Under feudalism each level of society had duties to the groups above and below it. Circle the group in the diagram that served as vassals to the lords and ladies? What is this chart and example of? Write the answer in the margin to the left of the diagram.
Warfare between nobles (lords)
Though it may have helped protect some people, feudalism did not do away with war in the Middle Ages. When so many nobles had feudal armies, they often challenged each other to battle over the smallest argument. The wars were usually small ones however. Perhaps fifty men fought sixty, or seventy- five fought one hundred. The kings did not approve of these neighborhood wars, but many nobles (lords) had larger armies and were more powerful than their kings. As a result kings could not prevent wars between the nobles. Warriors fought on horseback. A steel helmet with slits for the eyes covered the head and face. The warriors suits of armor were made of steel plates or links of chain called chain mail. Each man carried a sword, a long lance, and a shield.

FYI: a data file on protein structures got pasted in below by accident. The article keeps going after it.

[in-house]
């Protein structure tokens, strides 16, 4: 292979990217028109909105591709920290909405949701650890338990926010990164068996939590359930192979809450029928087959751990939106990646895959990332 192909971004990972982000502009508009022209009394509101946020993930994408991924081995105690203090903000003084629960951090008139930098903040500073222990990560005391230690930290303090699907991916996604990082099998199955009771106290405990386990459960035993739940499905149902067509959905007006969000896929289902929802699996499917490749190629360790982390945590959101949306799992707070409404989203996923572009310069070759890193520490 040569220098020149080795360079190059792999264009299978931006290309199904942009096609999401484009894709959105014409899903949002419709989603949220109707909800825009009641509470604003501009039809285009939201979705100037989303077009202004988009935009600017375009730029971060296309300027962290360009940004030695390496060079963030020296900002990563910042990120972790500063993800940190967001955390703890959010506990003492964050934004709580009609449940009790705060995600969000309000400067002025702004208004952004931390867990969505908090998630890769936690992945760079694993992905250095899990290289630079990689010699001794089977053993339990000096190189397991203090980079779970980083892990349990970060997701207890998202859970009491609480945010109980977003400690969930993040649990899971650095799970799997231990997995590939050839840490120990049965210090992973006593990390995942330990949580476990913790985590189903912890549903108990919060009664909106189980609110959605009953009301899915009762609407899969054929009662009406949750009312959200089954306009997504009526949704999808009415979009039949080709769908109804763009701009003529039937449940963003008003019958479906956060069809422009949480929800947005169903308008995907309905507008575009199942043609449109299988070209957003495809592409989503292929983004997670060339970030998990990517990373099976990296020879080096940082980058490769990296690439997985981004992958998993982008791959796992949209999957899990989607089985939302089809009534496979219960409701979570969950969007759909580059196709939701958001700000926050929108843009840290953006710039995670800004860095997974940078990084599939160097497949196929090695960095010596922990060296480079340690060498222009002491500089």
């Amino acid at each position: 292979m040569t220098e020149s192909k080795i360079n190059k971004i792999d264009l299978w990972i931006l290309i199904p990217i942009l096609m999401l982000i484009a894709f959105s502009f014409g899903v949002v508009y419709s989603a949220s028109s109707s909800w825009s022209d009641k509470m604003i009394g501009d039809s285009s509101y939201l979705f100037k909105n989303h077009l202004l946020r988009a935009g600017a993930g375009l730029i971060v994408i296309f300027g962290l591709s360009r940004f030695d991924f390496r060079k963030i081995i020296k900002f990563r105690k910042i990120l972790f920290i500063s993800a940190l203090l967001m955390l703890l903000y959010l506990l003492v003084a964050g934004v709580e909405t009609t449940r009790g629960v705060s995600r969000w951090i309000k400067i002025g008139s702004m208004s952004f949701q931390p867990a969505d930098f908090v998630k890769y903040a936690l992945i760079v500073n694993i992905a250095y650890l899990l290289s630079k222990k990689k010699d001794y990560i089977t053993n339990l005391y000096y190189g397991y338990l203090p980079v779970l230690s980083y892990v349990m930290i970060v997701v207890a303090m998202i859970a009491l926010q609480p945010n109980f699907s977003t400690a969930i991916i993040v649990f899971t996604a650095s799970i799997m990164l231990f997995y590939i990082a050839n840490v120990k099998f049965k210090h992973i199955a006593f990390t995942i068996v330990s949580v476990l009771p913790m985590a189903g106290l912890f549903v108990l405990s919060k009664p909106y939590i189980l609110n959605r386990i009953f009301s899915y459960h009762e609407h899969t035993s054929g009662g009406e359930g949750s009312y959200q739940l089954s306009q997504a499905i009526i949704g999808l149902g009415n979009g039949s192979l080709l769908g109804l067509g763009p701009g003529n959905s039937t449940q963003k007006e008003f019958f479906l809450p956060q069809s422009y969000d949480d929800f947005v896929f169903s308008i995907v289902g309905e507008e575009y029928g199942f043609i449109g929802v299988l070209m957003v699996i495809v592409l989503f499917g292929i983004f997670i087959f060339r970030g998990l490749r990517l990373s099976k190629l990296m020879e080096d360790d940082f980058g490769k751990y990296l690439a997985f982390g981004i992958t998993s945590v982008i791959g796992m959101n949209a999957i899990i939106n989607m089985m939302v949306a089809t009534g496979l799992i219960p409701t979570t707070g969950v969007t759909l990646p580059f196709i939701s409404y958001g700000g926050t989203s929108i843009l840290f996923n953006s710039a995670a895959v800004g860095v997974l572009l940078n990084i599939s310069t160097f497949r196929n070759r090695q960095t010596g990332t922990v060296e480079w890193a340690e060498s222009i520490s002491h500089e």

TRUE OR FALSE
1. True or False- Some of the wars between nobles involved less than 300 men.
2. True or False- The kings with their strong armies were able to stop most of the wars between the nobles.
3. True or False- Often nobles went to war over small arguments.
Styles in the armor worn by both soldiers and knights varied from country to country. Protective armor grew more elaborate as the Middle Ages went on. Ordinary soldiers, peasants or farmers, were protected by little more than a heavy leather vest. 1. During wars of this time peasants most definitely suffered the most. Why?
The Knights, however, wore more protection. They first put on a padded or quilted undershirt and then a “hauberk,” a coat or a shirt made of chain mail. The hauberk might reach mid-thigh or below the knees. Made of steel links fastened together, chain mail was relatively light and flexible. A shirt of the finest chain mail might weigh less than 20 pounds; a crude one could weigh three times as much! 2. What was hauberk?